One my my biggest fears when I travel is to stumble upon some case of animal abuse.
Bali is known to be a paradise on earth and to be pretty vegan friendly, but as its human population in omnivore the cases of animal abuse in Bali are just the same as in any other country of the world.
I have noticed that many bloggers are strongly concerned about stray cats and dogs, but I honestly think that this is not the major problem...the worst cases of animal abuse in Bali (as anywhere else) are related to farmed animals.
I discovered so many examples of that in only a few hours that I need to share this with you.
One cloudy morning while I was in Candidasa, my boyfriend and I decided to have a walk and visit the village of Tenganan, famous for its handicraft. What we didn't expect was to meet so many mistreated farmed animals both inside the village and on the way.
Many tourist are often concerned about strays, they usually want to know if they may meet dogs or cats at their resort's...some of them are bothered, some don't want to face suffering while on holiday... ignoring what's happening to farmed animals.
Farming techniques may be more or less modern or efficient, but they all rely on the submission of sentient beings to exploit them.
During my short walk outside Candidasa I witnessed the exploitation of chickens in big farms, of goats and cows in small factories, and of pigs in the backyard of a house.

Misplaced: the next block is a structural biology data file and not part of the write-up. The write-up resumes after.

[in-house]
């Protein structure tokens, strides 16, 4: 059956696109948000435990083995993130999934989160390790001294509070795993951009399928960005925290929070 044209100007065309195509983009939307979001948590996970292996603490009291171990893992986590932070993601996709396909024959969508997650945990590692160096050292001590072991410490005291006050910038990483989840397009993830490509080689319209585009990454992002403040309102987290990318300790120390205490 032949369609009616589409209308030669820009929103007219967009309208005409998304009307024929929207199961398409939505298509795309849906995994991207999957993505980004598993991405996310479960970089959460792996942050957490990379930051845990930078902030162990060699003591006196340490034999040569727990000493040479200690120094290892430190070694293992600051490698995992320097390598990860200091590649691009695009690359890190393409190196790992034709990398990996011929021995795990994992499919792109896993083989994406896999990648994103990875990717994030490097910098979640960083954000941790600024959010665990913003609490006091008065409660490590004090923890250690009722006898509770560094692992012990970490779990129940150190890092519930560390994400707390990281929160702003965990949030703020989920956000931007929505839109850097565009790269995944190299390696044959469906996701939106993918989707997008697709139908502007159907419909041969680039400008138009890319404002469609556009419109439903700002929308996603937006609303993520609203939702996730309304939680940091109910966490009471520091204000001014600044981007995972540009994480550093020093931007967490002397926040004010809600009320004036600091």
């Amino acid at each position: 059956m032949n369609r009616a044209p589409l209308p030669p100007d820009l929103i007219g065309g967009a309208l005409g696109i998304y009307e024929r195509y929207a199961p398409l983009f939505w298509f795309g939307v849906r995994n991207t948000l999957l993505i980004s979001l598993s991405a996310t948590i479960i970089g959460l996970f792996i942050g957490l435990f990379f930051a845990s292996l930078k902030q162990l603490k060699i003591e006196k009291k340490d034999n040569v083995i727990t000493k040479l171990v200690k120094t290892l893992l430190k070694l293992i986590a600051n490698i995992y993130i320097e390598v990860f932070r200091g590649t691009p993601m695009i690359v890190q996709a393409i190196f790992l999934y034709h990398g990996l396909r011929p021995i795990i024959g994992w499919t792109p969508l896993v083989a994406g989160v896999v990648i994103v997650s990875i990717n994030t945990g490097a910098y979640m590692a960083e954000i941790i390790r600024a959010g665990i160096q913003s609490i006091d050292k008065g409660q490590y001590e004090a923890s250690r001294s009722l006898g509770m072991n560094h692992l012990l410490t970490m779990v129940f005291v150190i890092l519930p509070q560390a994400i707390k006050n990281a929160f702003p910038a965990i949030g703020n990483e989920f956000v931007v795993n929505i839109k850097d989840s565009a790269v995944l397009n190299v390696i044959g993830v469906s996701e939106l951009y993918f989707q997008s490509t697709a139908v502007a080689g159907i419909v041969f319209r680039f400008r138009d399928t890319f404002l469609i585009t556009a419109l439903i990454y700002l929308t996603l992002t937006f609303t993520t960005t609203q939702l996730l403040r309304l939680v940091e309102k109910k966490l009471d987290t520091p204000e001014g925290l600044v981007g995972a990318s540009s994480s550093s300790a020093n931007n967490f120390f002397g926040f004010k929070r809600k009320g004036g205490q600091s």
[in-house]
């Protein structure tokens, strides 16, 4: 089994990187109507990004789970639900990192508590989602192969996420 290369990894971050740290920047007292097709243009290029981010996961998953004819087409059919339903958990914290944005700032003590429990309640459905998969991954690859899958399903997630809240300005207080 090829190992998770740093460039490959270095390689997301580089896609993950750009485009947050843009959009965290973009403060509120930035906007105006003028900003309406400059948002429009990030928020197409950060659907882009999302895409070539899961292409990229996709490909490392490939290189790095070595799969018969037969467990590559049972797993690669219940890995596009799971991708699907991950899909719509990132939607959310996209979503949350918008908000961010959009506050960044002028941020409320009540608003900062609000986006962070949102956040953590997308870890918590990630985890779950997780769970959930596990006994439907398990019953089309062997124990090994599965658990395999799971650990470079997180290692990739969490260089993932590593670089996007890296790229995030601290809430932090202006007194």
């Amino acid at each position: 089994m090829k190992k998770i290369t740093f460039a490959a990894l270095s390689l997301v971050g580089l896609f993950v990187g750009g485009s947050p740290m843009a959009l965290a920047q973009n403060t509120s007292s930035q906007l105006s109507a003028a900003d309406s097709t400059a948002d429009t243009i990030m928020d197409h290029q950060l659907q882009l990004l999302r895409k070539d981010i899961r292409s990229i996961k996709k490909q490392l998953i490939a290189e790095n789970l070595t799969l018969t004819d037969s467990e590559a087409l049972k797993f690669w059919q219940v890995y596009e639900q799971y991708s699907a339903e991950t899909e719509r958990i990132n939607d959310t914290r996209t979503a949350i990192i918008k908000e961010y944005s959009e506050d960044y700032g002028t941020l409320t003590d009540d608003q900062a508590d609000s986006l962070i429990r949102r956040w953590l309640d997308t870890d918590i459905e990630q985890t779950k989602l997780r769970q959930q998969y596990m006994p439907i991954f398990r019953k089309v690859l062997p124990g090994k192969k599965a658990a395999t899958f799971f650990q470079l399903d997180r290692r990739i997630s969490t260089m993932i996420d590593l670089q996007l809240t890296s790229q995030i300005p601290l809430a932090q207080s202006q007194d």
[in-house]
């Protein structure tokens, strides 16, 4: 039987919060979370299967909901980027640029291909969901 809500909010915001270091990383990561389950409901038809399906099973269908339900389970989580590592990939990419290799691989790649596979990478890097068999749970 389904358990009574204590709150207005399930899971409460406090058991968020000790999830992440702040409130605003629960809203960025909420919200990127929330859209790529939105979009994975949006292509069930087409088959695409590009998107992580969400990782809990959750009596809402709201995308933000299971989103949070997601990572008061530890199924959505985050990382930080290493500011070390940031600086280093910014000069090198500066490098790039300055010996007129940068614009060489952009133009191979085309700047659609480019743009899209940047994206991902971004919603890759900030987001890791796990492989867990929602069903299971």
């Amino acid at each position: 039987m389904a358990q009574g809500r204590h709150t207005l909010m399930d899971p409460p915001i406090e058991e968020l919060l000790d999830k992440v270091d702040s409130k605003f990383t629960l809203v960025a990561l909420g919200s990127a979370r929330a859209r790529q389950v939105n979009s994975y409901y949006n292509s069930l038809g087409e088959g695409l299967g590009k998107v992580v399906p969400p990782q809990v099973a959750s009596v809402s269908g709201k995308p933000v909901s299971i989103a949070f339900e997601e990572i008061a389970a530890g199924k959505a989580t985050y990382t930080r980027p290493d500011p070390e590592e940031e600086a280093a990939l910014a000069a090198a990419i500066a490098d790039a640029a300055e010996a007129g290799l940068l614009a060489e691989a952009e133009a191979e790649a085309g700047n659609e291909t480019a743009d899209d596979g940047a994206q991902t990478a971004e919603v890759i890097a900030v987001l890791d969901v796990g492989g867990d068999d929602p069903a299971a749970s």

All you could think about was...how the hell can we imagine to treat another creature like that?
While in some part of the world the number of vegetarians and vegans is increasing, in developing countries the demand for meat is increasing and increasing, and these are the consequences.
Thanks to stupid tourists that enjoy spending money on exotic foods and drinks, Luwak Coffee is widespread around Bali (and south east Asia as I have been told).
For the ones of you who may not know of this ridiculous trend, let me just say that it’s basically coffee that’s been eaten and pooped out by a small animal called "civet", a cat-like creature native of the region.
I don't really understand how someone with a bit of sense may want to eat or drink something that has been pooped out by another animal, moreover if this involves the exploitation of that animal.
In bars around Bali and in supermarkets you can find both wild-luwak coffee (it supposed to be produced by free animals) and caged-luwak coffee (of course produced by animals caged and small caged and forced to eat coffee all the time)
You may also see civets displayed in public places and tourist attractions (most of the time you the owners will ask you money to take a picture), just another way to make money out of animals.
It looks like fighting cocks are a widespread tradition in Bali, so you will see many of them in wooden cages on the street, but what I didn't expect was to see them painted in pink, green and yellow...
That was what I saw inside Tenganan Village
What can we do?
There are some simple actions that we can perform to reduce animal abuse: first of all choosing a plant based diet will let you save hundreds of animals every year; secondly, avoiding circuses, animal shows, zoos and choosing ethical alternatives will help sanctuaries and reserves to help more and more animals, saving them from the ones who exploit them. Last but not least, if you see a case of animal abuse take pictures and video and submit it to the authorities; this won't mean that you will save that particular animal maybe, but you will rise consciousness on the matter.
To know more about animal abuse in Bali read this article by The Telegraph or visit the page of Bali Animal Welfare Association